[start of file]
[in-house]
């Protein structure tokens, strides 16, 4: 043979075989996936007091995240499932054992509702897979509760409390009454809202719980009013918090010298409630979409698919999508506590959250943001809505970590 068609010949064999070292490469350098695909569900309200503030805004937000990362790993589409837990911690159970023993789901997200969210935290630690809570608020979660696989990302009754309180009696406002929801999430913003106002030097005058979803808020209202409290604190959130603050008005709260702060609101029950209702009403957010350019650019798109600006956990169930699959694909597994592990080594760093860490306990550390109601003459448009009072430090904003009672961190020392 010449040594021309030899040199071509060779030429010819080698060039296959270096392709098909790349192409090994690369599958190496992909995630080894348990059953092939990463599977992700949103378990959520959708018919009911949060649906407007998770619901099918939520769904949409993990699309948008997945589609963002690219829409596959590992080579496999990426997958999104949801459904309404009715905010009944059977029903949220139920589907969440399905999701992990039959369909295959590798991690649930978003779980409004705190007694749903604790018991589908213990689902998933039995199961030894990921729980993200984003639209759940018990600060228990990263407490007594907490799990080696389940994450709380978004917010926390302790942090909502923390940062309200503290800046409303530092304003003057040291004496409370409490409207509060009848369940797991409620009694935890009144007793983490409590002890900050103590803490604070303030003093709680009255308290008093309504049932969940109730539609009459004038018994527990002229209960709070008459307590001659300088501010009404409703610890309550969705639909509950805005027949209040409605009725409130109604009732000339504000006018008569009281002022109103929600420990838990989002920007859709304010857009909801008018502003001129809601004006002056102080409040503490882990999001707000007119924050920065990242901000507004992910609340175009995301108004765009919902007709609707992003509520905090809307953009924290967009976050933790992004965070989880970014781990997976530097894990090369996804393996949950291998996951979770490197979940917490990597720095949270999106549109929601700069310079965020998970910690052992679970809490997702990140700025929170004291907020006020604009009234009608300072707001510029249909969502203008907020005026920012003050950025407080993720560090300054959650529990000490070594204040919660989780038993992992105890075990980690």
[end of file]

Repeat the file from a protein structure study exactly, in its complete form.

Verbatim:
[in-house]
């Protein structure tokens, strides 16, 4: 043979075989996936007091995240499932054992509702897979509760409390009454809202719980009013918090010298409630979409698919999508506590959250943001809505970590 068609010949064999070292490469350098695909569900309200503030805004937000990362790993589409837990911690159970023993789901997200969210935290630690809570608020979660696989990302009754309180009696406002929801999430913003106002030097005058979803808020209202409290604190959130603050008005709260702060609101029950209702009403957010350019650019798109600006956990169930699959694909597994592990080594760093860490306990550390109601003459448009009072430090904003009672961190020392 010449040594021309030899040199071509060779030429010819080698060039296959270096392709098909790349192409090994690369599958190496992909995630080894348990059953092939990463599977992700949103378990959520959708018919009911949060649906407007998770619901099918939520769904949409993990699309948008997945589609963002690219829409596959590992080579496999990426997958999104949801459904309404009715905010009944059977029903949220139920589907969440399905999701992990039959369909295959590798991690649930978003779980409004705190007694749903604790018991589908213990689902998933039995199961030894990921729980993200984003639209759940018990600060228990990263407490007594907490799990080696389940994450709380978004917010926390302790942090909502923390940062309200503290800046409303530092304003003057040291004496409370409490409207509060009848369940797991409620009694935890009144007793983490409590002890900050103590803490604070303030003093709680009255308290008093309504049932969940109730539609009459004038018994527990002229209960709070008459307590001659300088501010009404409703610890309550969705639909509950805005027949209040409605009725409130109604009732000339504000006018008569009281002022109103929600420990838990989002920007859709304010857009909801008018502003001129809601004006002056102080409040503490882990999001707000007119924050920065990242901000507004992910609340175009995301108004765009919902007709609707992003509520905090809307953009924290967009976050933790992004965070989880970014781990997976530097894990090369996804393996949950291998996951979770490197979940917490990597720095949270999106549109929601700069310079965020998970910690052992679970809490997702990140700025929170004291907020006020604009009234009608300072707001510029249909969502203008907020005026920012003050950025407080993720560090300054959650529990000490070594204040919660989780038993992992105890075990980690």